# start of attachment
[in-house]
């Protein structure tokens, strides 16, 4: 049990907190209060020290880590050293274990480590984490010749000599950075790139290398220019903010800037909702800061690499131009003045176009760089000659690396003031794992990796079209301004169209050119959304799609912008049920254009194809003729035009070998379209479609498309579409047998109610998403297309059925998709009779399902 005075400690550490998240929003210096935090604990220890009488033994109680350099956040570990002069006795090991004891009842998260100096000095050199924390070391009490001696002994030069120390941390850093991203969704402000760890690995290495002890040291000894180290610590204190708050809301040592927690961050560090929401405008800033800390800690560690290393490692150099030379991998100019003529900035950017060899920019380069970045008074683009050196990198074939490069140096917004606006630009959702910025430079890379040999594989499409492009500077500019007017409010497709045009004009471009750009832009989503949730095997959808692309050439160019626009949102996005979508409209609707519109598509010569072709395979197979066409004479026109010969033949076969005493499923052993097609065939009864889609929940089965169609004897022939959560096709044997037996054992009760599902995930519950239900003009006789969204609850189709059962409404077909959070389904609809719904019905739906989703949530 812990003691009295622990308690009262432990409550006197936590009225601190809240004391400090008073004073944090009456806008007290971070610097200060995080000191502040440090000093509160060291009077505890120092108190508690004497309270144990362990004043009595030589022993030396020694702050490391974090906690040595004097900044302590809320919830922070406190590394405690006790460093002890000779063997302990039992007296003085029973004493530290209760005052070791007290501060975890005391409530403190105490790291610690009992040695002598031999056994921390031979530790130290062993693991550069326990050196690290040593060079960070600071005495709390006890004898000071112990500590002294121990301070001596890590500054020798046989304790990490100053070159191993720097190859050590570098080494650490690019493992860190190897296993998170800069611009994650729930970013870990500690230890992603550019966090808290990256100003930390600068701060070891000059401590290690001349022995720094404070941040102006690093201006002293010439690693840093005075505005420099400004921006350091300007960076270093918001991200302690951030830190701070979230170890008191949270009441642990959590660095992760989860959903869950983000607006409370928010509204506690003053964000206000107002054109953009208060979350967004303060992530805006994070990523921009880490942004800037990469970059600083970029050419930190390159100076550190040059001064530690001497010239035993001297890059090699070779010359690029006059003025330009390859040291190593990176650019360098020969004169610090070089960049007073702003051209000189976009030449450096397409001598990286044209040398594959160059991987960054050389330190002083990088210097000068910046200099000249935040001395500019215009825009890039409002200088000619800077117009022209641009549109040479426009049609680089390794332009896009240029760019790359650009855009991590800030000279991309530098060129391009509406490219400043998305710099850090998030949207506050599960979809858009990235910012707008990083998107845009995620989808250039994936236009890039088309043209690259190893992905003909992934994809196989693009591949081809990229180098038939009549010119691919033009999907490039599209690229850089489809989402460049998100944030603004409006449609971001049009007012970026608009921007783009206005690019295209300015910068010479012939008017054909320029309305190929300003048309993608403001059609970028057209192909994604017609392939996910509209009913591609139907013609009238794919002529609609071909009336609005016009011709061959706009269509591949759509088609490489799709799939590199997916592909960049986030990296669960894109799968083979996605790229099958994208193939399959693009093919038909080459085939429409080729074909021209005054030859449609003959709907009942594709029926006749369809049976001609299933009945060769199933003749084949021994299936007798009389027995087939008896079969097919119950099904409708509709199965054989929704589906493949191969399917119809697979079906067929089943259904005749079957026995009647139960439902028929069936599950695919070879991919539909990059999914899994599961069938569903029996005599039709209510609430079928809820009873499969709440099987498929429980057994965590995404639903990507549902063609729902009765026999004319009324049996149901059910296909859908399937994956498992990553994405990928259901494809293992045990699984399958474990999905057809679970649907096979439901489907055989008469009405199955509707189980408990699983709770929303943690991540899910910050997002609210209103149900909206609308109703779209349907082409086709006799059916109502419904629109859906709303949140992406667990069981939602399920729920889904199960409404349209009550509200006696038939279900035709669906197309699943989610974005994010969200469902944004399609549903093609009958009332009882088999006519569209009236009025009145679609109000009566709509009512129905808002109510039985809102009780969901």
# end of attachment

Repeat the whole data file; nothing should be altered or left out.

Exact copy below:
[in-house]
């Protein structure tokens, strides 16, 4: 049990907190209060020290880590050293274990480590984490010749000599950075790139290398220019903010800037909702800061690499131009003045176009760089000659690396003031794992990796079209301004169209050119959304799609912008049920254009194809003729035009070998379209479609498309579409047998109610998403297309059925998709009779399902 005075400690550490998240929003210096935090604990220890009488033994109680350099956040570990002069006795090991004891009842998260100096000095050199924390070391009490001696002994030069120390941390850093991203969704402000760890690995290495002890040291000894180290610590204190708050809301040592927690961050560090929401405008800033800390800690560690290393490692150099030379991998100019003529900035950017060899920019380069970045008074683009050196990198074939490069140096917004606006630009959702910025430079890379040999594989499409492009500077500019007017409010497709045009004009471009750009832009989503949730095997959808692309050439160019626009949102996005979508409209609707519109598509010569072709395979197979066409004479026109010969033949076969005493499923052993097609065939009864889609929940089965169609004897022939959560096709044997037996054992009760599902995930519950239900003009006789969204609850189709059962409404077909959070389904609809719904019905739906989703949530 812990003691009295622990308690009262432990409550006197936590009225601190809240004391400090008073004073944090009456806008007290971070610097200060995080000191502040440090000093509160060291009077505890120092108190508690004497309270144990362990004043009595030589022993030396020694702050490391974090906690040595004097900044302590809320919830922070406190590394405690006790460093002890000779063997302990039992007296003085029973004493530290209760005052070791007290501060975890005391409530403190105490790291610690009992040695002598031999056994921390031979530790130290062993693991550069326990050196690290040593060079960070600071005495709390006890004898000071112990500590002294121990301070001596890590500054020798046989304790990490100053070159191993720097190859050590570098080494650490690019493992860190190897296993998170800069611009994650729930970013870990500690230890992603550019966090808290990256100003930390600068701060070891000059401590290690001349022995720094404070941040102006690093201006002293010439690693840093005075505005420099400004921006350091300007960076270093918001991200302690951030830190701070979230170890008191949270009441642990959590660095992760989860959903869950983000607006409370928010509204506690003053964000206000107002054109953009208060979350967004303060992530805006994070990523921009880490942004800037990469970059600083970029050419930190390159100076550190040059001064530690001497010239035993001297890059090699070779010359690029006059003025330009390859040291190593990176650019360098020969004169610090070089960049007073702003051209000189976009030449450096397409001598990286044209040398594959160059991987960054050389330190002083990088210097000068910046200099000249935040001395500019215009825009890039409002200088000619800077117009022209641009549109040479426009049609680089390794332009896009240029760019790359650009855009991590800030000279991309530098060129391009509406490219400043998305710099850090998030949207506050599960979809858009990235910012707008990083998107845009995620989808250039994936236009890039088309043209690259190893992905003909992934994809196989693009591949081809990229180098038939009549010119691919033009999907490039599209690229850089489809989402460049998100944030603004409006449609971001049009007012970026608009921007783009206005690019295209300015910068010479012939008017054909320029309305190929300003048309993608403001059609970028057209192909994604017609392939996910509209009913591609139907013609009238794919002529609609071909009336609005016009011709061959706009269509591949759509088609490489799709799939590199997916592909960049986030990296669960894109799968083979996605790229099958994208193939399959693009093919038909080459085939429409080729074909021209005054030859449609003959709907009942594709029926006749369809049976001609299933009945060769199933003749084949021994299936007798009389027995087939008896079969097919119950099904409708509709199965054989929704589906493949191969399917119809697979079906067929089943259904005749079957026995009647139960439902028929069936599950695919070879991919539909990059999914899994599961069938569903029996005599039709209510609430079928809820009873499969709440099987498929429980057994965590995404639903990507549902063609729902009765026999004319009324049996149901059910296909859908399937994956498992990553994405990928259901494809293992045990699984399958474990999905057809679970649907096979439901489907055989008469009405199955509707189980408990699983709770929303943690991540899910910050997002609210209103149900909206609308109703779209349907082409086709006799059916109502419904629109859906709303949140992406667990069981939602399920729920889904199960409404349209009550509200006696038939279900035709669906197309699943989610974005994010969200469902944004399609549903093609009958009332009882088999006519569209009236009025009145679609109000009566709509009512129905808002109510039985809102009780969901």